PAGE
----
The CRR Director says it will pursue these objectives “out of an understanding that many of the injustices and adverse effects of colonialism in the Caribbean did not end with formal independence and still need to be addressed and repaired.”

Blessed and Mystic

The CRR launch was blessed by dedicated and ongoing 'Drum and Chant' sessions by the age-old Jamaican drumming group, Mystic Revelations of Rastafari, as well as an excerpt by Jamaica’s National dance Theatre Company entitled ‘The Crossing’ choreographed by the legendary dancer Rex Nettleford, with music by Quincy Jones. 

It was also attended by former Jamaica Prime Minister Portia Simpson, current Jamaican Culture Minister Olivia 'Babsie' Grange, as well as Bunny Wailer, the iconic Jamaican singer and last surviving member of the legendary band Bob Marley and the Wailers.

The launch also featured addresses by: US-based Dr Marcus Garvey (of the Albert Einstein College of Medicine) and Ghana’s Sania Nkrumah, CRC Chairman and UWI Vice Chancellor Sir Hilary Beckles, Dr Hilary Brown (CARICOM Program Manager for Culture and Community Development), Caribbean and Pan African writer Horace Campbell (Professor in African American Studies at Syracuse University, who also sits in the Kwame Nkrumah Chair at the University of Ghana’s Institute of African Studies), Dr Ron Daniels of the USA’s Institute of the Black World (IBW) and the National African American Reparations Commission (NAARC), Esther Stanford Xoesi of the Pan African reparations Coalition in Europe -- and many others.

Healthy State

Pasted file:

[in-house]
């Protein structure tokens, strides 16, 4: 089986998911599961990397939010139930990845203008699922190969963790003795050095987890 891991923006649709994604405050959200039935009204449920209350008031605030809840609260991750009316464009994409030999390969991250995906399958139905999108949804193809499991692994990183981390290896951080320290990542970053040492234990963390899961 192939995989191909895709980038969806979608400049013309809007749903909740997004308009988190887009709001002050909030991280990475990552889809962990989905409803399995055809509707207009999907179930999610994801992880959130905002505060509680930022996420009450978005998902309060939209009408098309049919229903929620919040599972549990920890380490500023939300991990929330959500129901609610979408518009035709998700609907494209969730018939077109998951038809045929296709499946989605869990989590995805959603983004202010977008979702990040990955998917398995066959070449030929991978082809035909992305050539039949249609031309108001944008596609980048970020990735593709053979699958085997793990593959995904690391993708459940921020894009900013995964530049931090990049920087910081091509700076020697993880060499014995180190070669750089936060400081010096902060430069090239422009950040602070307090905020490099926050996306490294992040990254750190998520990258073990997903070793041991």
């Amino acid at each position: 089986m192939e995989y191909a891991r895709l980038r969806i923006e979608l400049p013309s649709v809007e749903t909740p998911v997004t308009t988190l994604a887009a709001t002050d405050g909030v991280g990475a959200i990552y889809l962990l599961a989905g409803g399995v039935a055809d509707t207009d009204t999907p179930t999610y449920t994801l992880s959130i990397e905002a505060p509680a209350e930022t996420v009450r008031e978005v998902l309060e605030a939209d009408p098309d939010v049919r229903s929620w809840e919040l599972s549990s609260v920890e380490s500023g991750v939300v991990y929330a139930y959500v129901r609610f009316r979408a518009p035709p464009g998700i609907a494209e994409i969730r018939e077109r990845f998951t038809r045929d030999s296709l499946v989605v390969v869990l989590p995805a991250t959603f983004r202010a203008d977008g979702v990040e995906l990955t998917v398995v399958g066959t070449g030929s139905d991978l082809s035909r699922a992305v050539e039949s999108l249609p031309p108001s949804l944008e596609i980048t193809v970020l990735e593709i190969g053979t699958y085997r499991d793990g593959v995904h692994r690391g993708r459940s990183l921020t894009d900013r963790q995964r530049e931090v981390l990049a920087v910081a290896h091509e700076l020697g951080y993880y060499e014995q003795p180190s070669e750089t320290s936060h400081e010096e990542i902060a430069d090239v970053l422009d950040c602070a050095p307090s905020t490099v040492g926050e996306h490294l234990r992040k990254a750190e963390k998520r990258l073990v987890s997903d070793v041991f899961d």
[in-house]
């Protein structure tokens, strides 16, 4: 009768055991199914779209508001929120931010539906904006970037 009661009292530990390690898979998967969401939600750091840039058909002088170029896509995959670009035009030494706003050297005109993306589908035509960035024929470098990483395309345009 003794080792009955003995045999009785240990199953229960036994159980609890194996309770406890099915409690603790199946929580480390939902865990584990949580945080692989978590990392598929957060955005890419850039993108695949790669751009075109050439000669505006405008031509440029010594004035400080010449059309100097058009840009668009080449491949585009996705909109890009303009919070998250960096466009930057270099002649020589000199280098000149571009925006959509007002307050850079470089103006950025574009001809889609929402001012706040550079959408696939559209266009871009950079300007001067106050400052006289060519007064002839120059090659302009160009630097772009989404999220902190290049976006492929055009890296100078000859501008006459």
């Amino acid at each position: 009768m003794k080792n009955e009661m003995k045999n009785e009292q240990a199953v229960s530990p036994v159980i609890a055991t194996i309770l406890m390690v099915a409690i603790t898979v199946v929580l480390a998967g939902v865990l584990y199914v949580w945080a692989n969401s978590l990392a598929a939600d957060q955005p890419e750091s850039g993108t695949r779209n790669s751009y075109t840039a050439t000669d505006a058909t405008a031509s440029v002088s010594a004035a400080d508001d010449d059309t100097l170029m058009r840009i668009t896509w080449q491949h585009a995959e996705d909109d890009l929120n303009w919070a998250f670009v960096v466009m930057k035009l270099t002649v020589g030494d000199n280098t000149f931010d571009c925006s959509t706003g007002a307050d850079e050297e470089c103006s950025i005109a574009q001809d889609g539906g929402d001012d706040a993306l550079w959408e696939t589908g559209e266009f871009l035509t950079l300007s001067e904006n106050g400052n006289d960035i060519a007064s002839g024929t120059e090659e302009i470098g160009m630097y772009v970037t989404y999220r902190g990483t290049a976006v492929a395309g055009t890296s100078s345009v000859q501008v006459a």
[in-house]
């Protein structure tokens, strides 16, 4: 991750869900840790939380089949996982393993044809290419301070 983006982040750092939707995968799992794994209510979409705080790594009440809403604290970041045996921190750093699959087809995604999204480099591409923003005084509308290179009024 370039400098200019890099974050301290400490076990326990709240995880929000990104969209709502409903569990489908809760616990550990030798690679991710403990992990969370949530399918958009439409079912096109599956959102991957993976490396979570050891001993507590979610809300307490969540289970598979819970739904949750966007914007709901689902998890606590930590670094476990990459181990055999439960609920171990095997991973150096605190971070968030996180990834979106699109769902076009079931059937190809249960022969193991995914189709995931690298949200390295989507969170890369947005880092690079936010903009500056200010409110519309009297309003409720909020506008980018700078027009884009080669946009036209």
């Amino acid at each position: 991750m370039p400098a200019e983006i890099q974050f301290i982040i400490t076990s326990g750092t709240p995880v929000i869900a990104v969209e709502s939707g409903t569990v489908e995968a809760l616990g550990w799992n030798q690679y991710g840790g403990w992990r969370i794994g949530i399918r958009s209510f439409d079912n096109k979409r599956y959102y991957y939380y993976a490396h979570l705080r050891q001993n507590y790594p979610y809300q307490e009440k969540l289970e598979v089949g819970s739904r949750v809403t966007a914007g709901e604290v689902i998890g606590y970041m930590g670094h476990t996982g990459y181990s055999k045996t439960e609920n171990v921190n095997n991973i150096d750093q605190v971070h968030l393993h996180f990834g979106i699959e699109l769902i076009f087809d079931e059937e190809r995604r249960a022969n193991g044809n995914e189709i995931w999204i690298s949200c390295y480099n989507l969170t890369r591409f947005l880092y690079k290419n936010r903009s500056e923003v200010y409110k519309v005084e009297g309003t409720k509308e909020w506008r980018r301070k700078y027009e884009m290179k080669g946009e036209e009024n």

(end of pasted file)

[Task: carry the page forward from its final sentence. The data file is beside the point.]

The discussions revealed the healthy state of the Reparations movement in the Caribbean, Europe and North America, especially the binding bonds developed between the CARICOM and US movements, as well as the growing acceptance by CARICOM governments and people of the importance of pursuing the reparations quest.

Thanks to interaction with and sharing of early Caribbean experiences in pursuing reparations -- the first and only such case in the world pushed and backed by governments -- the US Congressional Black Caucus and a host of other organizations have been able to re-present the ‘HR-40’ Bill to the US Congress.

The US bill, which earlier called for putting reparations on the congressional agenda, is now calling for a discussion on how to implement provisions for reparations for US slavery, especially as the freed African American slaves never each received the '40 acres and a mule' promised.

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Intrinsic Links

The intrinsic historical and continuing links between the Caribbean and Africa on issues of Slavery, Reparations and Repatriation also came to the fore during the CRR launch and the accompanying international symposium.

Delivering the feature address, Ms Nkrumah -- the first woman to head the Convention People’s Party founded by her father -- recalled the Caribbean connections to the founding of the first independent state in Africa, including the role of Garvey's teachings, the involvement of Trinidad & Tobago's George Padmore and Black American writer W.E.B. Dubois, as well as the contributions Saint Lucia’s of Sir Arthur Lewis to Nkrumah's economic thought.